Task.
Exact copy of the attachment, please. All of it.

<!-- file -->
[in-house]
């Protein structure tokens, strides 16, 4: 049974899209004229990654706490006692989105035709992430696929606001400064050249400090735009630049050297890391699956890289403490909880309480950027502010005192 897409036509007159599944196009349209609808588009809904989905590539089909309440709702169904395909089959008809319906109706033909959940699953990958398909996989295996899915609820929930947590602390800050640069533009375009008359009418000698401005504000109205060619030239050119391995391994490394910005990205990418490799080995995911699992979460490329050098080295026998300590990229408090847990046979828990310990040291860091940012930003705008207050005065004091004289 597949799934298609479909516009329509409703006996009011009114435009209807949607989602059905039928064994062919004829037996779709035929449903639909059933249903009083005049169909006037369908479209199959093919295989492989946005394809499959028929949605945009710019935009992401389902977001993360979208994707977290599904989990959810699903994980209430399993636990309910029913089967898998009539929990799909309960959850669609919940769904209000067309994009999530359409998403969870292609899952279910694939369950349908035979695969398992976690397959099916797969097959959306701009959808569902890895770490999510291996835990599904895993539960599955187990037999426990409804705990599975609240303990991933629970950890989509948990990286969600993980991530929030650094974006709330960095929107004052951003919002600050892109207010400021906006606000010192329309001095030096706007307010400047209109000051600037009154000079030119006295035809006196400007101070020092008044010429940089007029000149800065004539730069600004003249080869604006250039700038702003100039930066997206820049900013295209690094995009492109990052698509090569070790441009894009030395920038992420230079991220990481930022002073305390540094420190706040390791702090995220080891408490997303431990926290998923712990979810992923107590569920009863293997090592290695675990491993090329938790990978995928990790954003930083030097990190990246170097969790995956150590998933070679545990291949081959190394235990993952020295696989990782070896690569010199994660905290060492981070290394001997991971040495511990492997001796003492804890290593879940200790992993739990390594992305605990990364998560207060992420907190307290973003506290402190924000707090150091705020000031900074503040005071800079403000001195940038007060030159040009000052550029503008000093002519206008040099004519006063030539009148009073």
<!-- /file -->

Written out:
[in-house]
């Protein structure tokens, strides 16, 4: 049974899209004229990654706490006692989105035709992430696929606001400064050249400090735009630049050297890391699956890289403490909880309480950027502010005192 897409036509007159599944196009349209609808588009809904989905590539089909309440709702169904395909089959008809319906109706033909959940699953990958398909996989295996899915609820929930947590602390800050640069533009375009008359009418000698401005504000109205060619030239050119391995391994490394910005990205990418490799080995995911699992979460490329050098080295026998300590990229408090847990046979828990310990040291860091940012930003705008207050005065004091004289 597949799934298609479909516009329509409703006996009011009114435009209807949607989602059905039928064994062919004829037996779709035929449903639909059933249903009083005049169909006037369908479209199959093919295989492989946005394809499959028929949605945009710019935009992401389902977001993360979208994707977290599904989990959810699903994980209430399993636990309910029913089967898998009539929990799909309960959850669609919940769904209000067309994009999530359409998403969870292609899952279910694939369950349908035979695969398992976690397959099916797969097959959306701009959808569902890895770490999510291996835990599904895993539960599955187990037999426990409804705990599975609240303990991933629970950890989509948990990286969600993980991530929030650094974006709330960095929107004052951003919002600050892109207010400021906006606000010192329309001095030096706007307010400047209109000051600037009154000079030119006295035809006196400007101070020092008044010429940089007029000149800065004539730069600004003249080869604006250039700038702003100039930066997206820049900013295209690094995009492109990052698509090569070790441009894009030395920038992420230079991220990481930022002073305390540094420190706040390791702090995220080891408490997303431990926290998923712990979810992923107590569920009863293997090592290695675990491993090329938790990978995928990790954003930083030097990190990246170097969790995956150590998933070679545990291949081959190394235990993952020295696989990782070896690569010199994660905290060492981070290394001997991971040495511990492997001796003492804890290593879940200790992993739990390594992305605990990364998560207060992420907190307290973003506290402190924000707090150091705020000031900074503040005071800079403000001195940038007060030159040009000052550029503008000093002519206008040099004519006063030539009148009073």